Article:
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Jewish Holidays

A Dance on the Bimah

I sensed some apprehension in the sanctuary as we settled into our seats for Rosh Hashanah services. The congregation was experiencing a first: a woman was leading the clergy for the first time in congregational history. Joining her on the bimah was our second rabbi, also a woman. I knew there were some in the congregation who wondered what it would be like to begin this new year without male leadership at the top.

Sukkot Stuffed Peppers

Stuffed foods are traditional for Sukkot, and represent a time of plenty. This immediately made me want to tackle a stuffed pepper situation. Stuffed peppers are great because it allows you to basically put together all your favorite vegetables in unusually fancy packaging.

A Bicultural Jew Gives Thanks on Sukkot

So, my journey from New York to Texas has resulted in my viewing myself as a bicultural Jew: I have had the luxury and privilege of taking Jewishness for granted and I also know the depths of Jewish illiteracy and intolerance that plague parts of the country and some institutions of higher education.

The Birthday of the World

As we say goodbye to 5777 and come together at the start of 5778, Marge Piercy’s poem “The Birthday of the World” has been resonating through the halls of JWA. Like Piercy, we’re asking ourselves: How have we worked to make change this past year? What have we dared? What will we do in the coming year to further justice, to speak out and take a stand?

Rosh Hashanah Spaghetti Squash

It’s been a tough year, and 5777 perhaps didn’t bring with it all the promise and renewal we thought it would. I hope that, in this new year, we all have opportunities for positive change and growth. May we also have the strength and opportunity to create change in the world at large.

Justice You Shall Pursue

Jews have a particular responsibility to ensure proper use of presidential power.

Every spring, my family reads from our Haggadah about four children: one who is wise, one who is wicked, one who is apathetic, and one who is silent, because s/he does not know enough to ask.

I’ve been thinking about the four children and their questions recently as the word “unprecedented” is applied to the Trump presidency. I think that’s happening because we, collectively, do not know enough to ask.

Vegetarian Matzoh Ball Soup

Happy (almost) Pesach!

I have been a vegetarian for about seven years now, and one of the only foods I regret giving up is good matzoh ball soup. My mom has made it for holidays my whole life, and I miss it. Nothing’s better than eating matzoh ball soup, loaded with chicken and vegetables, and sitting with your family during the holidays.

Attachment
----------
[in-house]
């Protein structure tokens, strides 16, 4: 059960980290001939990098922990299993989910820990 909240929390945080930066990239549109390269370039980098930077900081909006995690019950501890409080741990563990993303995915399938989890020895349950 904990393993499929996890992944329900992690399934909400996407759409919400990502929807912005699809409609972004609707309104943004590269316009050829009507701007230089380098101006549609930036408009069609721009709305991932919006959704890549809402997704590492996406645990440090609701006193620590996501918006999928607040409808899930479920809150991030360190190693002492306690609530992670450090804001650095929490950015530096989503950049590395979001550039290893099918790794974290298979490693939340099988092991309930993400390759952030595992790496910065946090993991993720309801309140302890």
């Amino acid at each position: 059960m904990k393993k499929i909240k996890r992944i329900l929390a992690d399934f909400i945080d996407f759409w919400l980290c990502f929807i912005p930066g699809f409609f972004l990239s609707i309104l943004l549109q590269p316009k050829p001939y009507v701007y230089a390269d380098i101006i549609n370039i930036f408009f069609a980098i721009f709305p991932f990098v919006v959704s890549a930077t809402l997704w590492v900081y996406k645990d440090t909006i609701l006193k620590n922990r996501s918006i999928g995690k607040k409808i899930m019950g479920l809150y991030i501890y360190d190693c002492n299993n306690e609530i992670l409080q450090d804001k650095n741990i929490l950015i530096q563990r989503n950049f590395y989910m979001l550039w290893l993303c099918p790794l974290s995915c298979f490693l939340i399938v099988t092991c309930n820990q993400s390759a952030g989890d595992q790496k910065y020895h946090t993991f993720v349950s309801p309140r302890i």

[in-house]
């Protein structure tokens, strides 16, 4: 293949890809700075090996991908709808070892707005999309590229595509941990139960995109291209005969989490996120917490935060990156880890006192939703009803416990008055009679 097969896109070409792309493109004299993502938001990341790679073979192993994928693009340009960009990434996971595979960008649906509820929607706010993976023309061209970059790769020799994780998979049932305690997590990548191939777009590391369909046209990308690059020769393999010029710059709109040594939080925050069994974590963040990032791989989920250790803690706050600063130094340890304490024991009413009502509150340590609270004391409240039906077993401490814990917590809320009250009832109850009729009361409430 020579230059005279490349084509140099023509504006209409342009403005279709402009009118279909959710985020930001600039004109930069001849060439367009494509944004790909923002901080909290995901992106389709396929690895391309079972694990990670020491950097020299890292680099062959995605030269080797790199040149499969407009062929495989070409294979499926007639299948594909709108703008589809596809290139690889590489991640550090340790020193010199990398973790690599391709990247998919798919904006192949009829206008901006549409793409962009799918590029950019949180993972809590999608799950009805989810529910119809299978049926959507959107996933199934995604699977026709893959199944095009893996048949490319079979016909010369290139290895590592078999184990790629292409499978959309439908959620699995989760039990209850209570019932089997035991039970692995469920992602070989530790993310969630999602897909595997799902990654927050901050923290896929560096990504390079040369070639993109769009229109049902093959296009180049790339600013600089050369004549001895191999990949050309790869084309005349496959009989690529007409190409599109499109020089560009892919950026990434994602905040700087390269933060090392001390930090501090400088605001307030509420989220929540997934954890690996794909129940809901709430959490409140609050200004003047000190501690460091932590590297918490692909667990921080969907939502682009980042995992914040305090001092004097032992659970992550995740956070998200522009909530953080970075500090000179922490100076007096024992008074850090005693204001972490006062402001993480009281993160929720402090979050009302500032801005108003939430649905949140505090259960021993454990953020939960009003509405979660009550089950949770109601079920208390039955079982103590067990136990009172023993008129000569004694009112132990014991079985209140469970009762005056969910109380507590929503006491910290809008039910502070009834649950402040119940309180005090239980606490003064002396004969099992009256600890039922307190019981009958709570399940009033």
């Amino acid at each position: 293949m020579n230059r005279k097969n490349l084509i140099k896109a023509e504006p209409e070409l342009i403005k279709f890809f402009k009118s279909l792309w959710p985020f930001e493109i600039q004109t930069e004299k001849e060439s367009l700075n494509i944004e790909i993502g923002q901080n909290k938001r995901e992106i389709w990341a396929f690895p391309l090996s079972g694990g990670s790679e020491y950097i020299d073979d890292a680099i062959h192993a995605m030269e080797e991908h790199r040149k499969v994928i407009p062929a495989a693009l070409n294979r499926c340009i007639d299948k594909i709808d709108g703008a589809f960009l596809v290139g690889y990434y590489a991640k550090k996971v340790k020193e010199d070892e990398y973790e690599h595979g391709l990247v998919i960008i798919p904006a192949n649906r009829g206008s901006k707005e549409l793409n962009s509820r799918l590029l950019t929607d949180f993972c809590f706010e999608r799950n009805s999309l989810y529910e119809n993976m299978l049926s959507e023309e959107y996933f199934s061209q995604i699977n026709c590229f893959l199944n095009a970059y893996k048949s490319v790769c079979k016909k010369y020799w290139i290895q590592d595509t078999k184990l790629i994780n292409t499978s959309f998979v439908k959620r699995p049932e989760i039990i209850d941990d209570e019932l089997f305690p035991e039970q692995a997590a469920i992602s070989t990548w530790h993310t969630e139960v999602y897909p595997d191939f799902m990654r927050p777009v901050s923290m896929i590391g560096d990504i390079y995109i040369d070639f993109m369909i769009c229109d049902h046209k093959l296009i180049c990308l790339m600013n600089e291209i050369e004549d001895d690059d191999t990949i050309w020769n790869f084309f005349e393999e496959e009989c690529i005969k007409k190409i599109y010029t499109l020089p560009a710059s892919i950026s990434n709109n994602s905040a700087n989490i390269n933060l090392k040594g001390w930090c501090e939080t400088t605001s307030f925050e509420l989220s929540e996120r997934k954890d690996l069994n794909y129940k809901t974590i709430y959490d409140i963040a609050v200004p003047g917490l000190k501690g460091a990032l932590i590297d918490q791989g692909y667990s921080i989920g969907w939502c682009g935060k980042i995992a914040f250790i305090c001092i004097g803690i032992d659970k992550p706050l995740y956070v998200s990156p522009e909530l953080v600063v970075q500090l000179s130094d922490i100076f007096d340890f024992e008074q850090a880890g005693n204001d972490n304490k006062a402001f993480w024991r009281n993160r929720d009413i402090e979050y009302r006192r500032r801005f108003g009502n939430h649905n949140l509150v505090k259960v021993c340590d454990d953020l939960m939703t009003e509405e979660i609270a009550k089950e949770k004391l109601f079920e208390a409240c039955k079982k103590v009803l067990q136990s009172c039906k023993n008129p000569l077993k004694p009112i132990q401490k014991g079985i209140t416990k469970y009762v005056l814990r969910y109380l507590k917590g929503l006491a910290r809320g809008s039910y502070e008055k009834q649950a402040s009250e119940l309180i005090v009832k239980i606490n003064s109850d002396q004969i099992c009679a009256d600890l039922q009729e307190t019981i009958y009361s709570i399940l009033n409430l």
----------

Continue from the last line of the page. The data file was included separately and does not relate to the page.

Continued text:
Charoset-Inspired Meringue Cookies

Hi, everyone!! Passover is fast approaching, and if you are anything like me, you are dreading Passover Madness (that’s when you’ve been keeping kosher for Passover totally fine for four or five days and suddenly you’re furious at everyone and everything in your life).

On Purim and Women Teachers of Text

The holiday of Purim, whose observance centers around the public chanting of the Book of Esther, is a yearly opportunity to reflect on women in the Jewish textual tradition, and women’s relationship to this tradition. A woman, after all, has top billing as one of the story’s two heroes, a true rarity within the Bible. With courage and humility, Esther skillfully maneuvers the nuances of her socio-political context to save her people. The story is riveting and her role is prominent.

Purim Poem: Mishloach Manot

On my neighbor’s doorstep
I left a brown paper bag.
In it, I put two hamentaschen,
a clementine,
some chocolate pretzels,
and a small box of raisins.
To increase peace, love, and
friendship in the world,
obviously.
And then I walked away
feeling lighter,
unburdened,
the weight of endless obligation
lifted
for a moment.

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How to cite this page

Jewish Women's Archive. "Jewish Holidays." (Viewed on November 17, 2017) <https://jwa.org/topics/jewish-holidays>.

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